Hydrophobic Down: Is It Worth It?

Synthetic fill is known for its water-repellent nature. It is the one you want to get if you are camping in sustained wet conditions because it retains its insulation. But that changed some 10 years ago when the US military developed hydrophobic down.

Outdoor brands jumped on the bandwagon and heavily advertised their hydrophobic down products. But as we all know, down products aren’t cheap. Taking away the only weakness would only make it more expensive.

Just because it sounds better and costs a lot doesn’t mean you should get it. Let’s dig into some more details of whether you should go broke trying to own a hydrophobic down product.

What is Hydrophobic Down?

Down fill is the best insulation available for most situations but it has a major drawback; it loses its insulation when it gets wet. Down has air pockets in between its loft. When it gets wet, the water fills up the air pockets and displaces the air making down lose its loft. Making down hydrophobic, then, makes sense.

When down is treated with hydrophobic coatings, it becomes hydrophobic down. These hydrophobic coatings are either silicone-based, wax-based, or PFC-based and have been widely adopted by the outdoor industry.

Why does it come to Hydrophobic Treatment?

Down is extremely hydrophobic, to begin with. This bit of information might surprise you but if you don’t believe us, go look at a duck or a goose in water. They never get wet. Man-made hydrophobic technology is nothing compared to how hydrophobic natural down is.

The problem is that down smells and starts to rot because of all the natural oils on it. It requires a lot of cleaning. Consequently, that cleaning reduces the hydrophobicity of down. It sounds absurd that manufacturers have to treat the down with synthetic chemicals to make it hydrophobic, especially, when the industry is trying to reduce the use of chemicals due to environmental impact.

It’s more about the Construction

It should be obvious that if you want to keep something dry, you start from the outside. In case of snow or moisture coming off from you, a water-repellent shell is far better than to coat something inside. If you are sleeping somewhere wet, the shell of your bag or jacket would get soaked which is not good even if the hydrophobic down inside stays dry. Market-leading coatings on fabrics like Drilite Loft and membranes like Gore-Tex INFINIUM would do a much better job in such situations.

Life of Hydrophobic Coatings

Down sleeping bags and jackets last a long time. On the contrary, hydrophobic coatings don’t last long at all. Now, a hydrophobic coating may last longer on down because it’s inside a sleeping bag or a hiking jacket but it still won’t last anywhere near the life of these products.

There is also the environmental aspect at play here. The more synthetic and environmentally harmful the coating, the longer it will last. The more organic and environmentally friendly the coating, the shorter the period it will last.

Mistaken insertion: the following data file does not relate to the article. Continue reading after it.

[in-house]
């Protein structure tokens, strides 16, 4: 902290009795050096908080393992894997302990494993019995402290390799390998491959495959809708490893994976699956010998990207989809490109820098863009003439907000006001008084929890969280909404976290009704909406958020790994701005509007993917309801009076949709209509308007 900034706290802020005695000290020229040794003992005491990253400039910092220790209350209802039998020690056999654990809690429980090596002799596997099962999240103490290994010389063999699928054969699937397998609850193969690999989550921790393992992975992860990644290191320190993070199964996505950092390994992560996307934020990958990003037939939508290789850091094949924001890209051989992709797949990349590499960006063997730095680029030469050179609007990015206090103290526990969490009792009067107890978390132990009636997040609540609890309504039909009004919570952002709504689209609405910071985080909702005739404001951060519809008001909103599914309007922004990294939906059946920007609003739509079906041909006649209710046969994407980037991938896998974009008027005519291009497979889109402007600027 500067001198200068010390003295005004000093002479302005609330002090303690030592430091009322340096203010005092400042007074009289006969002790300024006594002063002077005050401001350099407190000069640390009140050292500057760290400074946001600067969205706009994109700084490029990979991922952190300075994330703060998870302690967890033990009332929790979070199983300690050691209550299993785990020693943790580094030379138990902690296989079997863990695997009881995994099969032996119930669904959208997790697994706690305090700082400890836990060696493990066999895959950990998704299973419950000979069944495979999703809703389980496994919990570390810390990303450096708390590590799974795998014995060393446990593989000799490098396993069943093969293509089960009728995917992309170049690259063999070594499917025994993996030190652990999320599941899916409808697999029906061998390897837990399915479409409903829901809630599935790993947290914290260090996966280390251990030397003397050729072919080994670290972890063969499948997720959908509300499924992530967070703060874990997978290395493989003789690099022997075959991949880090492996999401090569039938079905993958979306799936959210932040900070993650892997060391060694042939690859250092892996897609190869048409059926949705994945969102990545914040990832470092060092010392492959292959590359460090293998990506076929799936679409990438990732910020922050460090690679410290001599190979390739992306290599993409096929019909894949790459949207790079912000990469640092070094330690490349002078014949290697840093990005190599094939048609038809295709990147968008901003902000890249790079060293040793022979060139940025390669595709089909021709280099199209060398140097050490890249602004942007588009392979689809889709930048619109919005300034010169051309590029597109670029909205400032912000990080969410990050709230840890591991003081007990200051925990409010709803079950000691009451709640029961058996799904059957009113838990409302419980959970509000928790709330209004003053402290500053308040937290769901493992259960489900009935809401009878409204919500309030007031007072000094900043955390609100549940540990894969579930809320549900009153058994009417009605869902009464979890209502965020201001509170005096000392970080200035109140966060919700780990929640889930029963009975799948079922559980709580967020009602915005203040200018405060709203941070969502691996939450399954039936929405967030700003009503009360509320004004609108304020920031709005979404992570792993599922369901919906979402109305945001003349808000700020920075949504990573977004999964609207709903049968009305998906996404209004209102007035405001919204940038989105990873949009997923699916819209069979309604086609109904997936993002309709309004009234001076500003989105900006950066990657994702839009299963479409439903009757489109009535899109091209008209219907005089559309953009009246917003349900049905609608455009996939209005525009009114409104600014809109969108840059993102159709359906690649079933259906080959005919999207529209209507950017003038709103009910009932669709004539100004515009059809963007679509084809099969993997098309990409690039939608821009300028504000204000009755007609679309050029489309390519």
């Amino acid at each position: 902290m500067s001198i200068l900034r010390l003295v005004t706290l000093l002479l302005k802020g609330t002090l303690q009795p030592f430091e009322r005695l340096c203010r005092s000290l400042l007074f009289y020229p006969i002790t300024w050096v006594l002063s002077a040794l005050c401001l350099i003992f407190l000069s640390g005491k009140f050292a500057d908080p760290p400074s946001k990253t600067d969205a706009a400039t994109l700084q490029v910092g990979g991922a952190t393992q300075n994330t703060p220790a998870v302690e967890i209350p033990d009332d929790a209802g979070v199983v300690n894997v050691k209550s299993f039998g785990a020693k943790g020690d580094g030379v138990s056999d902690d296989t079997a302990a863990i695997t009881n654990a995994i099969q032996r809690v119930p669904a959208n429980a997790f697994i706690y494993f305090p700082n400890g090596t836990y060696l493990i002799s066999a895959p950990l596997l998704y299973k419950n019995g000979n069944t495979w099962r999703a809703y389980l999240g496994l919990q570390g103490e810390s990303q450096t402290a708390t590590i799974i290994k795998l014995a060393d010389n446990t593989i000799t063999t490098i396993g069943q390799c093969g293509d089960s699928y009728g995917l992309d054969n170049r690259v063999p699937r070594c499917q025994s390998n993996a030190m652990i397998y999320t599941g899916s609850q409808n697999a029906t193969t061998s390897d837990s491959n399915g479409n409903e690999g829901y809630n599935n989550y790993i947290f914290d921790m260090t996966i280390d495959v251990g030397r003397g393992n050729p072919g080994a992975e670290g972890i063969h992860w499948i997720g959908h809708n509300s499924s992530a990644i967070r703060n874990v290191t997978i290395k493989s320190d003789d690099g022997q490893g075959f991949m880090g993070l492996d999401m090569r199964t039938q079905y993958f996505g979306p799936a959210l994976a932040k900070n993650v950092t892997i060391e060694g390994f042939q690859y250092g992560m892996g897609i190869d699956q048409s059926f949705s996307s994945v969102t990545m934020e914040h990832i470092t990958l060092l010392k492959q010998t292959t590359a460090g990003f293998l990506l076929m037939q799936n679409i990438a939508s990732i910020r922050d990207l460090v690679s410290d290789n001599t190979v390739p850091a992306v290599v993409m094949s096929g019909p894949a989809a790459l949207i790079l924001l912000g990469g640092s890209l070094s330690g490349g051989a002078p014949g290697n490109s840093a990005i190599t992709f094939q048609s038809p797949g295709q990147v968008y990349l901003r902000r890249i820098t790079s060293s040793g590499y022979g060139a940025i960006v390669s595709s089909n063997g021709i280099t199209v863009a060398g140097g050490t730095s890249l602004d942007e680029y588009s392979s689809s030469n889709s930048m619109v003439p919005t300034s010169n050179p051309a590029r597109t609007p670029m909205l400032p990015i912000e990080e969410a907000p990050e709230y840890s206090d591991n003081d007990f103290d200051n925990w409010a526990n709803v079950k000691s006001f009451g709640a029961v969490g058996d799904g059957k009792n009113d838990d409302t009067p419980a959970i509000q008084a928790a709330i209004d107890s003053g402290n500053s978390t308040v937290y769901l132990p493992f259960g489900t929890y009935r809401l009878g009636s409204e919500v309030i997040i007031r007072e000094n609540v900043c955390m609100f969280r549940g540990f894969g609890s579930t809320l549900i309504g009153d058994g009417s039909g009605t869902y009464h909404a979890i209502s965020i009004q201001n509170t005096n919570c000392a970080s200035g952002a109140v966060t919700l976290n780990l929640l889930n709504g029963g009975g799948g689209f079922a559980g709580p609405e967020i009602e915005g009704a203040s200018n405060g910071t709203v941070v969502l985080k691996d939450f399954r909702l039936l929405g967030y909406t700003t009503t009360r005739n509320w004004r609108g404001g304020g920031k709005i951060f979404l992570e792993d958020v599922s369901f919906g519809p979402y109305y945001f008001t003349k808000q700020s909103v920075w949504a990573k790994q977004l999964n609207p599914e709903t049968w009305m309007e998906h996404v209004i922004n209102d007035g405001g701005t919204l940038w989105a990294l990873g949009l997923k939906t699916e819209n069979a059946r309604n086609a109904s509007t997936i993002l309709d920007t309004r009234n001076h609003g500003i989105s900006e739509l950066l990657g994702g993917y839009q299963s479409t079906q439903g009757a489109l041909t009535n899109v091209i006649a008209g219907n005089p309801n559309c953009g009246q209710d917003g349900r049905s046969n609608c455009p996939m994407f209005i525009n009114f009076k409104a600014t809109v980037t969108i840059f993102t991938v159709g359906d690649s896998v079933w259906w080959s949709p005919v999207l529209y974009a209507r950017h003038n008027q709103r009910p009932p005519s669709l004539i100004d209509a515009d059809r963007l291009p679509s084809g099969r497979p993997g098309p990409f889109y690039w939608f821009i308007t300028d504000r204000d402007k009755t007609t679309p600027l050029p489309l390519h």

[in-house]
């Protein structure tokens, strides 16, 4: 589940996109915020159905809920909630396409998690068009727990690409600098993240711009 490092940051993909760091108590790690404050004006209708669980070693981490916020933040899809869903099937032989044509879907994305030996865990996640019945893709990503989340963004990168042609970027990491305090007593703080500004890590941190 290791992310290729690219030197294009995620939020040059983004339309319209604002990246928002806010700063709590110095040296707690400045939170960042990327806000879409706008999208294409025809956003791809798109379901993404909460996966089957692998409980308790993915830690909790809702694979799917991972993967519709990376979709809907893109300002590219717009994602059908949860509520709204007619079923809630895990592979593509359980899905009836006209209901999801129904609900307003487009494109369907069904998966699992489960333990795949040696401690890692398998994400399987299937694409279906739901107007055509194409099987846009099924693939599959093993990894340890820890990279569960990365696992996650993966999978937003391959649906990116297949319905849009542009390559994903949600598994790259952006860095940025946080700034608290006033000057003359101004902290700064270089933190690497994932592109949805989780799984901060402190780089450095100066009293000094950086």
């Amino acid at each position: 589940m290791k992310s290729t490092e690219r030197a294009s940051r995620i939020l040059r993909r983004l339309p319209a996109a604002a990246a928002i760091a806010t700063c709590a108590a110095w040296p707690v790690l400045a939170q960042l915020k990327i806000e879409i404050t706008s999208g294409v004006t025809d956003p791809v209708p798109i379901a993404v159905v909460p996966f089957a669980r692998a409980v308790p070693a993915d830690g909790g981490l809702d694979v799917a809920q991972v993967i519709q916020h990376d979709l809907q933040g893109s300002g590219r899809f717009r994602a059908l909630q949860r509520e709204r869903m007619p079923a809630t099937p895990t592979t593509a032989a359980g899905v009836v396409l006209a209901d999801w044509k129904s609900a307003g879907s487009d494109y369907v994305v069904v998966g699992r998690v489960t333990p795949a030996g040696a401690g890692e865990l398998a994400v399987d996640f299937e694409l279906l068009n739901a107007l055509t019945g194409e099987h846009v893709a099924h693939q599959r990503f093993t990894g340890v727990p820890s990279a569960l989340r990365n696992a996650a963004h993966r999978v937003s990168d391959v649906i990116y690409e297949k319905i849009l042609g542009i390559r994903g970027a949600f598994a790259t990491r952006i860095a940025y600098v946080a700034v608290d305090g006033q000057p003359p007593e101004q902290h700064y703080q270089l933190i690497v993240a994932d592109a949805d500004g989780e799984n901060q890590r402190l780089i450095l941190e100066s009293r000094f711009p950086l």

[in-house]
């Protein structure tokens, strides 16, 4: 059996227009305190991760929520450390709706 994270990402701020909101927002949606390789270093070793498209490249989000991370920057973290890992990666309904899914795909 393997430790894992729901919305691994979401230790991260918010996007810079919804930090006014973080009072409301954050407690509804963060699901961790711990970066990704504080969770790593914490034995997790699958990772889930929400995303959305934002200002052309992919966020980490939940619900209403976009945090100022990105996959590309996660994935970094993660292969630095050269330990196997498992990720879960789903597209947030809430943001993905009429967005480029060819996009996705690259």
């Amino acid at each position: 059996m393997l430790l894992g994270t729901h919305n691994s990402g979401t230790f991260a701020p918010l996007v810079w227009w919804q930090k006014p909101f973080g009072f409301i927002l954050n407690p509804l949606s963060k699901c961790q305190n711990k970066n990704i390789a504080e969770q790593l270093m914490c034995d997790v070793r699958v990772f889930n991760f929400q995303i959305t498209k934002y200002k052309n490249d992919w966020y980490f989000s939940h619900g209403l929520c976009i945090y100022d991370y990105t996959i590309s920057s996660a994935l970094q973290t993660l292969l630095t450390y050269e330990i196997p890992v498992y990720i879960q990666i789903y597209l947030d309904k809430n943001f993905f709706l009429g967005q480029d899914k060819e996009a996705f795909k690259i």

Why you Probably don’t need Hydrophobic Treatment

Hydrophobic down combines the best of both worlds. It is lightweight, has a better weight-to-warmth ratio, packs tights because it is down. But it repels water and dries faster just like synthetic fill which ordinary down fill lacks.

Hydrophobic down combines the best of both worlds. It is lightweight, has a better weight-to-warmth ratio, packs tights because it is down. But it repels water and dries faster just like synthetic fill which ordinary down fill lacks.

There is plenty of evidence of people going on hard, demanding adventures in temperatures below freezing point with snow did fine with non-hydrophobic down gear. Again, it also comes down to the construction and the way you handle your down products. If you know how to handle and protect down products properly, then you don’t need to spend extra on hydrophobic down.

Hydrophobic down is no miracle that would keep you dry under all circumstances. It increases the operating period of down products in damp conditions but hydrophobic down also has a breaking point where it gets wet and saturated.

Just because you have hydrophobic down doesn’t mean you can now go play in the pouring rain. Hydrophobic down only gives you more room for error. But you would and should take the same precautions you would with an ordinary down product.

When should you use Hydrophobic Down?

All above being said, it doesn’t mean that you would be wasting your money on overpriced hydrophobic down products. Hydrophobic down is effective in lightweight down garments that are mostly used for short periods in damp conditions. Using these garments above freezing in moist conditions where the down dries faster is beneficial.

Comparing with Synthetic Fill

So, should you rely on down hydrophobic down instead of synthetic fill in the mixed mountain trail conditions? And the answer is no. I believe it’s better to go with synthetic insulation because it’s cheaper and can handle the weather well. The only situation where hydrophobic down really makes a difference is on a multi-day expedition where a slow buildup of moisture and limited drying time is experienced. It will also make a difference for people who use it every day in winter traveling to work or walking the dog.

Final Thoughts

Hydrophobic down does have its place. It’s just not necessary for ordinary folk. Hydrophobic down was developed by the US military, which should tell you something about its intended use. It’s for extreme use which a common backpacker would rarely find themselves in. So why pay the higher price.

If you camp in damp conditions too much you can get yourself synthetic fill and it will get the job costing you far less. Ordinary down fill with the water-repellent shell would be sufficient in most cases. However, hydrophobic down is for you if you want to go for ultralight backpacking trips in rain or snow where the weight-to-warmth ratio matters.